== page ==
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Evanston Mulls Ban On Hands-Free Phone Calls While Driving

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Hands-Free Phone

A Nokia BH-904 Bluetooth headset is displayed at the 2009 International Consumer Electronics Show at the Las Vegas Convention Center January 8, 2009 in Las Vegas, Nevada. The headset features a sliding boom and dual microphone and provides five hours of talk time from a 15-minute charge. (Photo by Ethan Miller/Getty Images)

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CHICAGO (CBS) – Officials in Evanston are considering a ban on all cell phone calls while driving – even hands-free phones – believing they distract even the best of drivers.

CBS 2’s Mike Parker reports the idea of it is making some people in Evanston cringe.

“That’s Evanston for you, man. They’re always trying to do something innovative,” Chicago businessman Theon Reynolds said sarcastically on Wednesday about the proposal.

Reynolds is among those railing against the proposal before the Evanston City Council to expand the ban on handheld cell phone use while driving, to include hands-free devices.

Tim Schoolmaster, the retired head of the Evanston Police Department traffic bureau, said, “We need to get our arms around this, before we get more people killed.”

Schoolmaster said he believes drivers can still be distracted and dangerous while talking on a hands-free cell phone.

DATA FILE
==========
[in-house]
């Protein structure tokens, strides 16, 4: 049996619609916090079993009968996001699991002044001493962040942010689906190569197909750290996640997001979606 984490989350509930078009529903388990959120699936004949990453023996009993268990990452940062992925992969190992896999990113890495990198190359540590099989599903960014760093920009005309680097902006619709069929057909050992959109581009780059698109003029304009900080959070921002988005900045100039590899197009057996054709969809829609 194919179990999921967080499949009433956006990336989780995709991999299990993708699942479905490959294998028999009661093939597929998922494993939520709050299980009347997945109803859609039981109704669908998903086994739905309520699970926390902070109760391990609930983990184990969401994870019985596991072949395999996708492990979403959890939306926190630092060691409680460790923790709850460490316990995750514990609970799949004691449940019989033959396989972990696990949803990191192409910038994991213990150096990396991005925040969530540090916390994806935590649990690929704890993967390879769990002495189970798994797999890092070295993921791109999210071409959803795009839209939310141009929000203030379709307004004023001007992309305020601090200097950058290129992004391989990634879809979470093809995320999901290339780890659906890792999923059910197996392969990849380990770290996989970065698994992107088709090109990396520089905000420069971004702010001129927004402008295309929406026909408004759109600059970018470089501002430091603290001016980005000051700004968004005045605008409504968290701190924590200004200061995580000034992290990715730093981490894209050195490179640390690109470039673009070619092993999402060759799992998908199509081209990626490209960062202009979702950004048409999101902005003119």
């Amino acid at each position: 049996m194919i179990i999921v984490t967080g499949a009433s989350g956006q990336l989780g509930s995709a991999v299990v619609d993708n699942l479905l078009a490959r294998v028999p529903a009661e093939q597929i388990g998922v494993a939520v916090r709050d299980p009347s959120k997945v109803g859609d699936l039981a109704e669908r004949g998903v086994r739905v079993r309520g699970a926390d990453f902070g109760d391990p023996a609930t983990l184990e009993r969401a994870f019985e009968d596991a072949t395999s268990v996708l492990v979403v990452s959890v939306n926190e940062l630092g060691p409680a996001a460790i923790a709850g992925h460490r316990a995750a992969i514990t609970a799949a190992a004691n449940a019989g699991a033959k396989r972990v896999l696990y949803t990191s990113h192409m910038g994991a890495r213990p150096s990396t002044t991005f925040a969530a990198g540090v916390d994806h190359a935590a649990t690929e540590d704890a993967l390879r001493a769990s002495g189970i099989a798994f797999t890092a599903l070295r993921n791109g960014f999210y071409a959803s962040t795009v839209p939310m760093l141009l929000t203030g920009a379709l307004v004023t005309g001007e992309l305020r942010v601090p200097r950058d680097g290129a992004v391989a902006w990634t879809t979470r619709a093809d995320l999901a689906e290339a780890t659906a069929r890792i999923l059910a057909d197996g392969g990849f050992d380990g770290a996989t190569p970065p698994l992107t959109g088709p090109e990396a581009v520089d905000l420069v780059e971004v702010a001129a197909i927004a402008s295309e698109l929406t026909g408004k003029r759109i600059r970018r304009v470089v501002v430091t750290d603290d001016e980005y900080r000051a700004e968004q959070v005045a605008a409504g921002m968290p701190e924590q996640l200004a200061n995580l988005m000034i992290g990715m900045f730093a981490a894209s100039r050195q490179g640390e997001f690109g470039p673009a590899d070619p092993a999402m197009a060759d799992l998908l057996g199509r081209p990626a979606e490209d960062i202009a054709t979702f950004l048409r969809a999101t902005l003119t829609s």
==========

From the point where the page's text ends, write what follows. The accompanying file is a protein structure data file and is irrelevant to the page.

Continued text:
“Hands-free does not remove the cognitive load, and that’s the problem. When you’re engaged in a conversation on the phone, it’s very demanding. It’s very important to you, and instead of operating the vehicle, you’re somewhere else,” he said.

Reynolds disagrees. In an interview on his Bluetooth-enabled phone as he drove through Evanston, he said he still felt in full control of his car.

“Absolutely. It doesn’t affect me at all. It makes driving seamless,” he said. “There’s nothing that my phone would possibly stop me from doing.”

But Ethan Spotts with the Active Transportation Alliance countered, “You’re still distracted, you’re 22 times more likely to cause a crash” while talking on a phone while driving.

“You’re not in the moment, being part of a safe network of getting around,” He added.

The proposal has cleared an Evanston City Council committee a 4-1 vote. The vote by the full council, however, is still weeks away.

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